Fast forward to an Indian take on Middle Eastern Oudh and we have lift off in Nawab of Oudh. This is the one I instantly turned to (along with lots of my colleagues) for its bowl me over prettiness, femininity and sensuality. Yes girls, it’s all here in one fragrance and yes, I can recommend it’s glorious full bodied finesse. This has to be worn to wow. 

The name, Nawab of Oudh, gives a slightly masculine tinge which is so far from the truth of the scent that it must be its one downside. Inspired more by India (than the Middle East) where prized Agarwood is grown and infected, giving the most precious Oudh in the world, Nawab of Oudh takes the wearer to a new and beautiful place. The most heady, soft, sensual amber kick blends with musk and ambergris with middle notes of orchid, magnolia, hedione, bay and cinammon to make a gloriously different, feminine, wearable Oudh that beguiles from first sniff. The jewel in the Nawab’s crown, oudh, is stirred in at the last moment to take the fragrance to heaven and back. Like a beautiful woman under a Niqāb, the scent hints at glamour and complexity underneath. Sweet, wondrous and knock-you-off-your-feet captivating, Nawab of Oudh is unforgettable. (Nawab of Oudh is priced £332 for 100ml EDP)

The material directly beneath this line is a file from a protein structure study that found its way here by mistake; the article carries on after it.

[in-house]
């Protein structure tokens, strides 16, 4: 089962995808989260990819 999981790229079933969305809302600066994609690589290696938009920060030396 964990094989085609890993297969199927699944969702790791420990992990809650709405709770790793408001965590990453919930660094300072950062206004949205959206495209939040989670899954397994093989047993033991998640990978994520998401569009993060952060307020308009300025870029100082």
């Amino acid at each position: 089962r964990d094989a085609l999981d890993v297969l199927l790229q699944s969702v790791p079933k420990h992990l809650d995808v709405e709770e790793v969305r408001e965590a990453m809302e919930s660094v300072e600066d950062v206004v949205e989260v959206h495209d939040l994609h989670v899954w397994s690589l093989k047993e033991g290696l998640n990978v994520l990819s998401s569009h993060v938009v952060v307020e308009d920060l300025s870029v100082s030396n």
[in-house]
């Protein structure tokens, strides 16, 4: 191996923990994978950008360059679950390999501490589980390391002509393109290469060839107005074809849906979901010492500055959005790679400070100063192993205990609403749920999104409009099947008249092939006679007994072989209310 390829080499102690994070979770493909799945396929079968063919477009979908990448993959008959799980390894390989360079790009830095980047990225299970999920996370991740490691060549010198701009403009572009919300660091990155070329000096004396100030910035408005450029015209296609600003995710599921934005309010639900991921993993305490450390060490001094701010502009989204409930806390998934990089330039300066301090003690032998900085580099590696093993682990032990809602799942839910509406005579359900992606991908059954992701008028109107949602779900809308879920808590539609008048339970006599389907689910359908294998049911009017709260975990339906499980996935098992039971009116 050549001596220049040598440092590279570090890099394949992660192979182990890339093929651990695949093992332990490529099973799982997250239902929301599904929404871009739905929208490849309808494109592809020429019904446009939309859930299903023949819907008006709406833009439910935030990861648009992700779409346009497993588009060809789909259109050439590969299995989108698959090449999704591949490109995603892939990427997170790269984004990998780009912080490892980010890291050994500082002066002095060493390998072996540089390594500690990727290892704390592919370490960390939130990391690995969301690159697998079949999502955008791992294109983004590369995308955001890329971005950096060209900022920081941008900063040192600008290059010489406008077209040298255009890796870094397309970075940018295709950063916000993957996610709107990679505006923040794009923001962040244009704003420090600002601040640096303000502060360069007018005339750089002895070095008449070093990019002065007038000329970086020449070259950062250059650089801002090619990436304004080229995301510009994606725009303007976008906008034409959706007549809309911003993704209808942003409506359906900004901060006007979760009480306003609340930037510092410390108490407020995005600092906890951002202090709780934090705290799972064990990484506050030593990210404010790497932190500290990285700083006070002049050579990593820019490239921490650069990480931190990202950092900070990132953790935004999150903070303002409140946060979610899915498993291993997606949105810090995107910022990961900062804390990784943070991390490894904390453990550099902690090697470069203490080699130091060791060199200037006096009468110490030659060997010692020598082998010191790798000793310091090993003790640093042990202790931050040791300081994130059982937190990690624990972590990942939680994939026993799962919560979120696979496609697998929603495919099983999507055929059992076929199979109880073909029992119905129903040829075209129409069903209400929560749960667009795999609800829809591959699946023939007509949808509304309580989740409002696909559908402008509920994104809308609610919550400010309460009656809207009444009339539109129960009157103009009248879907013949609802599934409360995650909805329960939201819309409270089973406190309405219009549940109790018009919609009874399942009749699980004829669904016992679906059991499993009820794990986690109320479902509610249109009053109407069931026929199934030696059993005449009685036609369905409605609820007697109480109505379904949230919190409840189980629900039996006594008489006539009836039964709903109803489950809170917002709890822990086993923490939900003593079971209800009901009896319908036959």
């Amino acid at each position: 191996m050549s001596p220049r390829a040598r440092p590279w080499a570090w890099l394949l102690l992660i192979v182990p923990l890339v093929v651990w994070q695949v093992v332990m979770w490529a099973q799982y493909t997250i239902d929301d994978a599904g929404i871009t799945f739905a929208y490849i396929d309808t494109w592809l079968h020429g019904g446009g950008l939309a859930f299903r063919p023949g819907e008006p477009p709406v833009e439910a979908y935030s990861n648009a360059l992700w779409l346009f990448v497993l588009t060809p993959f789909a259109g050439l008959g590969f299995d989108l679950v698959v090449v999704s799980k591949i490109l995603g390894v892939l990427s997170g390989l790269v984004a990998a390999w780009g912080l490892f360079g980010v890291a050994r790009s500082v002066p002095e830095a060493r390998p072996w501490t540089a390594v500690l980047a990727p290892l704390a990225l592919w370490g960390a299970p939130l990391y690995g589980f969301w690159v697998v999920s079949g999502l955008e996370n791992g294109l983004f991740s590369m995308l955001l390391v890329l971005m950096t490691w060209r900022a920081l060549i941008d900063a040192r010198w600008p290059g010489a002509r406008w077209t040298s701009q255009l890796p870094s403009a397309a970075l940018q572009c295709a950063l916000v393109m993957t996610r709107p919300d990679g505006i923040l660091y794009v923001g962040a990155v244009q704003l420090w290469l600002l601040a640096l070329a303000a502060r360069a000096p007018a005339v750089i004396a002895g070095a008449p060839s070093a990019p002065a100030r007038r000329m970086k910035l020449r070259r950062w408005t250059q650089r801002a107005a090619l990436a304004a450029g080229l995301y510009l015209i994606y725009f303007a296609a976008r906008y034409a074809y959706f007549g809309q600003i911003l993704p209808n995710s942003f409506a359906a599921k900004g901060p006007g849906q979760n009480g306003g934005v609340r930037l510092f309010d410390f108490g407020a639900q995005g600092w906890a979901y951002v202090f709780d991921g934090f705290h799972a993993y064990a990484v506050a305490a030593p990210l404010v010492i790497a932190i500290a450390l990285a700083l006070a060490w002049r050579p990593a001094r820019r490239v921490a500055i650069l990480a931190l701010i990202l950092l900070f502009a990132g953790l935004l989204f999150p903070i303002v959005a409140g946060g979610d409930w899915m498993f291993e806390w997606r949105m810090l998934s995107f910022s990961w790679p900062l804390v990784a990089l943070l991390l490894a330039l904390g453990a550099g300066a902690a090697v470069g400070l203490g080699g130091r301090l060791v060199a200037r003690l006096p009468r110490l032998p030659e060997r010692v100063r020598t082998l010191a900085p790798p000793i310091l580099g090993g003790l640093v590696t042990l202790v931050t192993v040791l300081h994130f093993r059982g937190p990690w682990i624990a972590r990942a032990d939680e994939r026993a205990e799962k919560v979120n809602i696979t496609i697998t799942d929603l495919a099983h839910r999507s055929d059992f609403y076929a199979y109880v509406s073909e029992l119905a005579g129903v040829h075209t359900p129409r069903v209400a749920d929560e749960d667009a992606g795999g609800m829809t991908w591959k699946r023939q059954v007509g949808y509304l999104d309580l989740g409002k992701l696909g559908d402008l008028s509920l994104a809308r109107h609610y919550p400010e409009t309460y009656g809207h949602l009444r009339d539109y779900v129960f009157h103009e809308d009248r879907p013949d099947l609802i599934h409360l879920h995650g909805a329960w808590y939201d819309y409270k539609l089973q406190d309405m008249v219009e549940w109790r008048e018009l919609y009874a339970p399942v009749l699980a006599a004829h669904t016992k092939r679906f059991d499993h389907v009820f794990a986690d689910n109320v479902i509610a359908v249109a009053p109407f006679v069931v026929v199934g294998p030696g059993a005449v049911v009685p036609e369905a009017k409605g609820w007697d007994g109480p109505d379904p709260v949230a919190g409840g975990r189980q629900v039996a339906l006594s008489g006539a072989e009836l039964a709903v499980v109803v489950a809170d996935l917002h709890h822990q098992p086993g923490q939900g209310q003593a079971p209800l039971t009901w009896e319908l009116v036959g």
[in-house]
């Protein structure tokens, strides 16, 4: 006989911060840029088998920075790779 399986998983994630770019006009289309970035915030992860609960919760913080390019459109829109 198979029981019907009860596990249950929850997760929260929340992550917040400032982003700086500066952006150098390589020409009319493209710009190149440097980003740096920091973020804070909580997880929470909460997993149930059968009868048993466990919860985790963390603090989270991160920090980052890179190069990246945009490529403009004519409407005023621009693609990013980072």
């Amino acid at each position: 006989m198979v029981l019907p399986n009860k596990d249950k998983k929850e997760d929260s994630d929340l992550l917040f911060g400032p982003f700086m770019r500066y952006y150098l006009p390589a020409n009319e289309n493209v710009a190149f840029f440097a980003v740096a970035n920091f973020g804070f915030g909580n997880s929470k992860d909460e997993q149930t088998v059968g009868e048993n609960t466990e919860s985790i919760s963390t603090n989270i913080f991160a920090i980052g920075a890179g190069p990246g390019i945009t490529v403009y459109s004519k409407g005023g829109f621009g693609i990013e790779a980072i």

Now onto my most difficult to define, complex-like-a-chypre type perfume, Tsarina. Linda used the strength, beauty, blinginess and regal attitude of a typical Russian tsarina as inspiration. What comes across may be as complex, difficult and devastatingly attractive as the women who wear it. It’s a mystery that changes course. Just when you think you have her, she changes course again. As changeable as her moods, the constant is the sublime powdery musk ridden vanilla base. She’s a beauty. But an undefinable beauty. She appears regal and classic but has a haughty, egocentric ‘look at me’ facet that pulls you in. Tsarina’s a bit of an enigma. Like a Guerlain classic, the complex buzz keeps you hooked but is a tad more modern boutique hotel bar than Claridges or The Crillon. In keeping with the multitidinous Russian ruble and the taste for visible luxury, Tsarina’s appeal is her opulence. With middle notes of jasmine sambac, freesia, hedione, iris and suede, there’s enough old school in there for a girl to play with modernism. (Tsarina is priced £280 for 100ml EDP)